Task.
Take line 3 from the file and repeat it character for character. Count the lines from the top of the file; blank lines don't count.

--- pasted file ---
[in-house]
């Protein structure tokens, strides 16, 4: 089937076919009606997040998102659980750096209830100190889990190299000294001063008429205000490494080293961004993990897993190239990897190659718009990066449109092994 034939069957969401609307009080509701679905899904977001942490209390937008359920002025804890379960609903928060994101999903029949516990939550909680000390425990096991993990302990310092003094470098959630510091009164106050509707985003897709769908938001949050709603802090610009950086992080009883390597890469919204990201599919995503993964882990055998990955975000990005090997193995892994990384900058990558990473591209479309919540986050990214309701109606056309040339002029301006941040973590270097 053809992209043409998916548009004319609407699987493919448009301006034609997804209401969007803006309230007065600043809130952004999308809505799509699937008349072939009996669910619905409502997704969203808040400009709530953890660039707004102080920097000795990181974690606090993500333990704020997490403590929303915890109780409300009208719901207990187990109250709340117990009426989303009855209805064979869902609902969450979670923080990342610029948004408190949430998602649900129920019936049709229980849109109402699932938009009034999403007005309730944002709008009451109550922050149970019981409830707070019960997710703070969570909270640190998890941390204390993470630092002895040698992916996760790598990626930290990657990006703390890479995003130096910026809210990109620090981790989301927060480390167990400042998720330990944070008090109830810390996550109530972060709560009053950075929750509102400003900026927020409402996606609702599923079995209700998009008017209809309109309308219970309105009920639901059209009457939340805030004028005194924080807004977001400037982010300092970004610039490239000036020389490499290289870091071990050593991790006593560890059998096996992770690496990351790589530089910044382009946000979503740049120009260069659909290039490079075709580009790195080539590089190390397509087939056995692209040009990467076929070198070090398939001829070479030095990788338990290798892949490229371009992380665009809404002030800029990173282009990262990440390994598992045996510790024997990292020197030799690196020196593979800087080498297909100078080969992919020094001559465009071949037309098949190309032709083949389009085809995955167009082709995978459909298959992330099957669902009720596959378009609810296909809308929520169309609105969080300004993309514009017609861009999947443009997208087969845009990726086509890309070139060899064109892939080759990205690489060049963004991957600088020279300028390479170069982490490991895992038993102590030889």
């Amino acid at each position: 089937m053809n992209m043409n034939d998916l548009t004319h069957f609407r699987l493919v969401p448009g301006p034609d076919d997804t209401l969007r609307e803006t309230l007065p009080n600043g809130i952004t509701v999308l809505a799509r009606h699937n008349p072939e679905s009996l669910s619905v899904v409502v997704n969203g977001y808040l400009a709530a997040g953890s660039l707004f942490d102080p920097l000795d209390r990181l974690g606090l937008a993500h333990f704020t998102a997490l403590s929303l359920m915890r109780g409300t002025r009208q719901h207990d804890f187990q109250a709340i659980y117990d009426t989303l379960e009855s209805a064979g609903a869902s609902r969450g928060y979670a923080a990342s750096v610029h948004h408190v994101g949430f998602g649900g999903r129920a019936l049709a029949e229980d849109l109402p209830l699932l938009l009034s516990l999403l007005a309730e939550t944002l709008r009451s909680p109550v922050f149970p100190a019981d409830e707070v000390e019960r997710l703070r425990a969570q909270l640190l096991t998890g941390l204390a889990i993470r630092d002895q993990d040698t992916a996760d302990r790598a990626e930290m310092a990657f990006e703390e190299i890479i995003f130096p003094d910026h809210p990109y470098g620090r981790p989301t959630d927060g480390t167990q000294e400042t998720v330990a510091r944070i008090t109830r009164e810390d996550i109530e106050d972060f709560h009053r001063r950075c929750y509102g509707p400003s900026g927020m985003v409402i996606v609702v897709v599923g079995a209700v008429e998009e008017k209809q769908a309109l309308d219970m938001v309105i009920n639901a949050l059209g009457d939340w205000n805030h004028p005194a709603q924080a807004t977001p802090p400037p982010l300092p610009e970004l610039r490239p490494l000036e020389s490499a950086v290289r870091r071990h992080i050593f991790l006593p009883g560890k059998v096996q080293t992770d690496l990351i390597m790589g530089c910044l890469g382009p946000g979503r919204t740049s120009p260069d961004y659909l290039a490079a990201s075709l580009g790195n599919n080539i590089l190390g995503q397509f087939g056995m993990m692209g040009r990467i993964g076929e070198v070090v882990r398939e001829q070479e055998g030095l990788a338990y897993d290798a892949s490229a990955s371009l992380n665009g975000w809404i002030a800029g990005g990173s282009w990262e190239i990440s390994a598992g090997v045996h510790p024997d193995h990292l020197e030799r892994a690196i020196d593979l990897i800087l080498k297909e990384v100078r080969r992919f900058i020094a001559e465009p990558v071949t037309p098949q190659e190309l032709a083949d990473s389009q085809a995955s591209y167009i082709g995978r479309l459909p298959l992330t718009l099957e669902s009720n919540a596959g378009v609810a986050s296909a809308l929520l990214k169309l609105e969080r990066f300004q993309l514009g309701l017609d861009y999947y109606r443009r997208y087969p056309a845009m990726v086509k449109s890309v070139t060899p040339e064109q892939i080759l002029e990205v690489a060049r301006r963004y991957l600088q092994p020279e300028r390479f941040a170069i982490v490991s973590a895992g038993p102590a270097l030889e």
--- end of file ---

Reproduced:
């Amino acid at each position: 089937m053809n992209m043409n034939d998916l548009t004319h069957f609407r699987l493919v969401p448009g301006p034609d076919d997804t209401l969007r609307e803006t309230l007065p009080n600043g809130i952004t509701v999308l809505a799509r009606h699937n008349p072939e679905s009996l669910s619905v899904v409502v997704n969203g977001y808040l400009a709530a997040g953890s660039l707004f942490d102080p920097l000795d209390r990181l974690g606090l937008a993500h333990f704020t998102a997490l403590s929303l359920m915890r109780g409300t002025r009208q719901h207990d804890f187990q109250a709340i659980y117990d009426t989303l379960e009855s209805a064979g609903a869902s609902r969450g928060y979670a923080a990342s750096v610029h948004h408190v994101g949430f998602g649900g999903r129920a019936l049709a029949e229980d849109l109402p209830l699932l938009l009034s516990l999403l007005a309730e939550t944002l709008r009451s909680p109550v922050f149970p100190a019981d409830e707070v000390e019960r997710l703070r425990a969570q909270l640190l096991t998890g941390l204390a889990i993470r630092d002895q993990d040698t992916a996760d302990r790598a990626e930290m310092a990657f990006e703390e190299i890479i995003f130096p003094d910026h809210p990109y470098g620090r981790p989301t959630d927060g480390t167990q000294e400042t998720v330990a510091r944070i008090t109830r009164e810390d996550i109530e106050d972060f709560h009053r001063r950075c929750y509102g509707p400003s900026g927020m985003v409402i996606v609702v897709v599923g079995a209700v008429e998009e008017k209809q769908a309109l309308d219970m938001v309105i009920n639901a949050l059209g009457d939340w205000n805030h004028p005194a709603q924080a807004t977001p802090p400037p982010l300092p610009e970004l610039r490239p490494l000036e020389s490499a950086v290289r870091r071990h992080i050593f991790l006593p009883g560890k059998v096996q080293t992770d690496l990351i390597m790589g530089c910044l890469g382009p946000g979503r919204t740049s120009p260069d961004y659909l290039a490079a990201s075709l580009g790195n599919n080539i590089l190390g995503q397509f087939g056995m993990m692209g040009r990467i993964g076929e070198v070090v882990r398939e001829q070479e055998g030095l990788a338990y897993d290798a892949s490229a990955s371009l992380n665009g975000w809404i002030a800029g990005g990173s282009w990262e190239i990440s390994a598992g090997v045996h510790p024997d193995h990292l020197e030799r892994a690196i020196d593979l990897i800087l080498k297909e990384v100078r080969r992919f900058i020094a001559e465009p990558v071949t037309p098949q190659e190309l032709a083949d990473s389009q085809a995955s591209y167009i082709g995978r479309l459909p298959l992330t718009l099957e669902s009720n919540a596959g378009v609810a986050s296909a809308l929520l990214k169309l609105e969080r990066f300004q993309l514009g309701l017609d861009y999947y109606r443009r997208y087969p056309a845009m990726v086509k449109s890309v070139t060899p040339e064109q892939i080759l002029e990205v690489a060049r301006r963004y991957l600088q092994p020279e300028r390479f941040a170069i982490v490991s973590a895992g038993p102590a270097l030889e």